The Player is a Dark Messiah
for a belief that the world is a stage.
And he is proved right.
They met Death and challenged him to a coin toss.
- Hehe, Fridge Brilliance.
- The problem is that Death always calls for heads.
- But didn't the coin eventually start turning tails repeatedly towards the end of the play?
- The real problem is that the coin toss goes whatever way would be convenient either to advance the plot or set up a gag, and Guildenstern noticing this is a symptom of being overtly aware of his surroundings. Now, we know for a fact that Rosencrantz and Guildenstern die, and the text overtly implies that each time this happens Hamlet merely begins again. Therefore, even assuming they got close to an afterlife in their brief time in-between the peal of ordnance getting shot off and Bernardo entering, the coin toss is going to fail.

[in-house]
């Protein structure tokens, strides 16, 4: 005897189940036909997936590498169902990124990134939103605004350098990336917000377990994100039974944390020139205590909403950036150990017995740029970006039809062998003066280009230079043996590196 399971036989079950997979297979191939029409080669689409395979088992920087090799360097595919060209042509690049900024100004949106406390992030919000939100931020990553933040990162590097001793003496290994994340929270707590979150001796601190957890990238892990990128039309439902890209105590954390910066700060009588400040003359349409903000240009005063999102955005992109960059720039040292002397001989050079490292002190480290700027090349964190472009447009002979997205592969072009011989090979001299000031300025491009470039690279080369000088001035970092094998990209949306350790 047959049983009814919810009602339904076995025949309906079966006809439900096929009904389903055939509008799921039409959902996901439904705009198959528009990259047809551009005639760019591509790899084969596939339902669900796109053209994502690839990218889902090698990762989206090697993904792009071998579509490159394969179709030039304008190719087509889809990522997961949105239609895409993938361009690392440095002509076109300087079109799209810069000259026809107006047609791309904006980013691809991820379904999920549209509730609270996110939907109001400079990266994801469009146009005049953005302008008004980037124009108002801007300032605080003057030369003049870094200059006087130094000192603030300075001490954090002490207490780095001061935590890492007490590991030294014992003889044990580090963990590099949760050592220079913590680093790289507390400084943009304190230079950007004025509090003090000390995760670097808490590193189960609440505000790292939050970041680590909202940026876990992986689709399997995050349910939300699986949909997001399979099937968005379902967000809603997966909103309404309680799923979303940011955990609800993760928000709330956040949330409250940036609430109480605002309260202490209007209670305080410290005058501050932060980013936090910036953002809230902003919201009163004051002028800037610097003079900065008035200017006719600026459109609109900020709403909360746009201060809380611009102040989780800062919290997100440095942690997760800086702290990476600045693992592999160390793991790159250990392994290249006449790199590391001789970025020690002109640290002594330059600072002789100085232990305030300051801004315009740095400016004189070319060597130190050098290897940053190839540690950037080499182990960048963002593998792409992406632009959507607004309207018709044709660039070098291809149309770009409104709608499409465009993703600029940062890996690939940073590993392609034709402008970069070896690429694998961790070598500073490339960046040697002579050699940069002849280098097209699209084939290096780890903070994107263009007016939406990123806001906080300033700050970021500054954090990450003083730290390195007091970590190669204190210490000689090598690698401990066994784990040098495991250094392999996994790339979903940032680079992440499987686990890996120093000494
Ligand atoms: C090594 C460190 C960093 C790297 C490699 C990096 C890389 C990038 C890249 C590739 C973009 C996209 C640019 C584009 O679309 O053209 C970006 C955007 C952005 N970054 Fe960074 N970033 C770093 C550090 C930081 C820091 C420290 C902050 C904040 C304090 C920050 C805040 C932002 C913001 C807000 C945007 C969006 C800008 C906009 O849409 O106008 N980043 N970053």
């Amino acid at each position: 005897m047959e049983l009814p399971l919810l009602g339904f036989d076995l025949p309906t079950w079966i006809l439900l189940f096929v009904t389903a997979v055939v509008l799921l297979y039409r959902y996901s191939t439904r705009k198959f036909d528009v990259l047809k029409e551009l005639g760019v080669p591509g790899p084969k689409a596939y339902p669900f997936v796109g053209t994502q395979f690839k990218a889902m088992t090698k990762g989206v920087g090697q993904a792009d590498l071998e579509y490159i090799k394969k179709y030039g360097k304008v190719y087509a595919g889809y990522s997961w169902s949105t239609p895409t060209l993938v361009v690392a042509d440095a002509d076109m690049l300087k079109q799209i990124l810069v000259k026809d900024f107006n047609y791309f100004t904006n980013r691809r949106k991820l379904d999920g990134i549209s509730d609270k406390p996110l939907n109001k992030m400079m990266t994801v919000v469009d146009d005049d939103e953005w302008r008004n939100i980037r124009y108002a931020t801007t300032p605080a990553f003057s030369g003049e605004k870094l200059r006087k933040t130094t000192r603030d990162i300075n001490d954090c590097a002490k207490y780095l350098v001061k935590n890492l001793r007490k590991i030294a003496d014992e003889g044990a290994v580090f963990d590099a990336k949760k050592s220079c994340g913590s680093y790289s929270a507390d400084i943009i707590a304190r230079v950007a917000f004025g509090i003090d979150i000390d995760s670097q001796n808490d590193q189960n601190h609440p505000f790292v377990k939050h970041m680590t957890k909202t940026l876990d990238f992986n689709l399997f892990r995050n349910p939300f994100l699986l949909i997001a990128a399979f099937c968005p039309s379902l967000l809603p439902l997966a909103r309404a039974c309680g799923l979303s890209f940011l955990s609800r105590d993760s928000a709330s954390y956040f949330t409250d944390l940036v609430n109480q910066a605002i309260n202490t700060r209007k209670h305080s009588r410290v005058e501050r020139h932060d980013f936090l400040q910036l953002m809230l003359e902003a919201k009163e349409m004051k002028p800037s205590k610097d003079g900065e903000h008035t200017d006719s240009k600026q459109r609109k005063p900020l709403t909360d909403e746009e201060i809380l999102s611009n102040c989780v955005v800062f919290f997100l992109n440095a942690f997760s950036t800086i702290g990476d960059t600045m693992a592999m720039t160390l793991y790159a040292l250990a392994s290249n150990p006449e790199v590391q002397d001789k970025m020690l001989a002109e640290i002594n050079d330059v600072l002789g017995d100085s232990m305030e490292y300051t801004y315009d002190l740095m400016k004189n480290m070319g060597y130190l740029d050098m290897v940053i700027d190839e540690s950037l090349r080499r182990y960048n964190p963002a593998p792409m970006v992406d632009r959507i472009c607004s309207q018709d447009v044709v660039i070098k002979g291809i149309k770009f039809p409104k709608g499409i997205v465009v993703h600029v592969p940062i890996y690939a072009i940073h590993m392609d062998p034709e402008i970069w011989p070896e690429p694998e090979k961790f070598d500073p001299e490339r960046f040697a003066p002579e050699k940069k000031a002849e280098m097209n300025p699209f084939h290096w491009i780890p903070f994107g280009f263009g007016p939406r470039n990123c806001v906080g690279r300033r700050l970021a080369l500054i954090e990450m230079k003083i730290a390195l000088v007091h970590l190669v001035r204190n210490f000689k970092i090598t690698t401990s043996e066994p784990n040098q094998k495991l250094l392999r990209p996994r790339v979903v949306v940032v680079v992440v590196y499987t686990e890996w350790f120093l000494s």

- No, that's the worst part. They win, resulting in Hamlet starting over once again.
The player is Shakespeare.
This is highly believable, because:
- He is the leader of a theater troupe.
- His plays can have rhetoric, love, or blood. The love and rhetoric may or may not be in there, but there MUST be blood (and someone dies in just about every Shakespeare play).
- Polonius mentions (in the original play) that he played the title role in "Julius Caesar", another Shakespeare play, making Shakespeare canonical in this world.
- He and his troupe know how "Hamlet" ends, unlike most other characters.
- He also talks about how all the world's a stage, which is a reference to Shakespeare's play "As You Like It" (the exact quote being "The whole world's a stage, and all men and women merely players").
- He understands that this is a play, and so makes no matter of anything, including his own faked death.
- Finally, he is very genre-savvy, knowing the Guildenstern's (or was it Rosencrantz's?) sword was fake, a theater prop.